grandmother tells her, “Grace came to tell us that she’d had a vision that you
were the child in the African legend, the one who has power over all the
animals.” Martine uses this power in chapter 11, when she heals the goose,
and again in chapter 13, when she heals the kudu.
4. Based on what you read in chapter 16, why does Martine think the poachers must
have close ties to Sawubona? On p. 113, Martine thinks, “For the poachers to
have known of the white giraffe’s existence, they must have had close ties to
5. In chapter 5, why does Tendai tell Martine that he shouldn’t have taken her to see
Grace? Tendai regrets taking Martine to see Grace because he knows
Martine’s grandmother, who has had a falling out with Grace, would object.
More specifically, Martine’s grandmother likely fears that Grace will tell
Martine about the prophecy.
6. Late in the story, what two objects are stolen from Martine? What happens as a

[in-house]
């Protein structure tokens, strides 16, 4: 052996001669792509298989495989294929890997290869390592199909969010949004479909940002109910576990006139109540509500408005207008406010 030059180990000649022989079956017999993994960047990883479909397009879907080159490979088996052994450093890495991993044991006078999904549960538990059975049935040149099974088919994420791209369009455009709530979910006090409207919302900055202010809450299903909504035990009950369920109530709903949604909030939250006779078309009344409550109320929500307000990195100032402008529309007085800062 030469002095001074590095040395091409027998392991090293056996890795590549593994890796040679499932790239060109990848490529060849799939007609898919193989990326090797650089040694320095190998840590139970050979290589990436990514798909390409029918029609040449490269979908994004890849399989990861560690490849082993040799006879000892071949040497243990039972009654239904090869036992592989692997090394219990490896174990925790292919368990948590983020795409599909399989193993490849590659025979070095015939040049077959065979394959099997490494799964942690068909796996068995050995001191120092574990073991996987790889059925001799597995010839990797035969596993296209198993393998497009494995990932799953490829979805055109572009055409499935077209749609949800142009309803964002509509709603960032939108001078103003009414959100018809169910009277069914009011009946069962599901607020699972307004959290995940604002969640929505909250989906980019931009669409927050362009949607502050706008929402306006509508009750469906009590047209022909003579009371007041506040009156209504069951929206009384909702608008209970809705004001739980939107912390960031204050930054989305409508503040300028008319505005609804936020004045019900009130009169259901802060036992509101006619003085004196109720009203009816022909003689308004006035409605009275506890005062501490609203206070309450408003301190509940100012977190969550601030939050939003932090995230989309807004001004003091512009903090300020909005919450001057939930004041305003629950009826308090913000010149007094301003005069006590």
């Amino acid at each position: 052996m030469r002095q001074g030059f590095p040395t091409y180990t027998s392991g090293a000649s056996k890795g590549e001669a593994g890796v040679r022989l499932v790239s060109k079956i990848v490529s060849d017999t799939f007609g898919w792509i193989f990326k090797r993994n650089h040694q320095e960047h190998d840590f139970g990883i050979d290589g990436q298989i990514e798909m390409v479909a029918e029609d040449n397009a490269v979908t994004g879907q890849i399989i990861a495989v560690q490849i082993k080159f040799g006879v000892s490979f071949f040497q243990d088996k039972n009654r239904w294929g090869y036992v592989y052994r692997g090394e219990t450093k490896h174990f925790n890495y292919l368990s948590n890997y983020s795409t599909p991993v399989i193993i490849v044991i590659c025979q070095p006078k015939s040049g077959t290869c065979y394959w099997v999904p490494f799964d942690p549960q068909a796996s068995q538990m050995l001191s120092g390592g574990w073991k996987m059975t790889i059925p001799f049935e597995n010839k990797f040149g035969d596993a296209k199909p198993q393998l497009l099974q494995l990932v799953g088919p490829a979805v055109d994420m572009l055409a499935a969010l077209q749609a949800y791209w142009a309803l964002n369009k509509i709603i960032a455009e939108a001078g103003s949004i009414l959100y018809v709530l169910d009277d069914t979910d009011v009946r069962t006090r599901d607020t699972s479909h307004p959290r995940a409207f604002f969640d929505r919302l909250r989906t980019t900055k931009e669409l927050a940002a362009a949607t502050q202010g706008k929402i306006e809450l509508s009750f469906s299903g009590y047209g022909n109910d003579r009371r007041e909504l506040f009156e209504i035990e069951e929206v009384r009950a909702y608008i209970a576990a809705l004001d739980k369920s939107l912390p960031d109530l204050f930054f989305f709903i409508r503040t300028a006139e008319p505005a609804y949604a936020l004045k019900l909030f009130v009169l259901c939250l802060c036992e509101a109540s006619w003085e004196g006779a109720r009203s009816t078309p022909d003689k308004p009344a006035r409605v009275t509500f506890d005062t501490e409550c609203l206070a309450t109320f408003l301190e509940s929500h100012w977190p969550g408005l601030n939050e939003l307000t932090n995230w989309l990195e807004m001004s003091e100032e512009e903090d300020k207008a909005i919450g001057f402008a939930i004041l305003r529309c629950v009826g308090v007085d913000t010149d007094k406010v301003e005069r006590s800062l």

result of these objects being stolen? The two objects stolen from Martine are
the whistle and a watercolor of a white giraffe. The sketch of Jemmy was
proof of the white giraffe’s existence. The whistle made it possible to draw
Jemmy from his sanctuary. Although the sequence of events connecting the
disappearance of the two objects to Jemmy’s removal from the game reserve
are not laid out, the guilty look Martine sees on the faces of the Luke and
Lucy Van Heerden suggests they were involved.
7. Imagine you have come to live at Sawubona for a while. What do you think you
would enjoy most about your life there? What would you enjoy least? Answers
will vary but should reference specific aspects of life at Sawubona.
8. When Martine first meets Alex du Preez, she doubts that he has empathy with
animals. Using examples from the text, identify a character in the book who you
think does have empathy with animals and explain why you chose this character.
Possible characters to choose from include: Martine’s grandmother, who
runs a game reserve for injured or threatened animals; Tendai, the game
warden who removes snares designed to trap animals and who shares his
considerable knowledge about the animals with Martine; Samson, who helps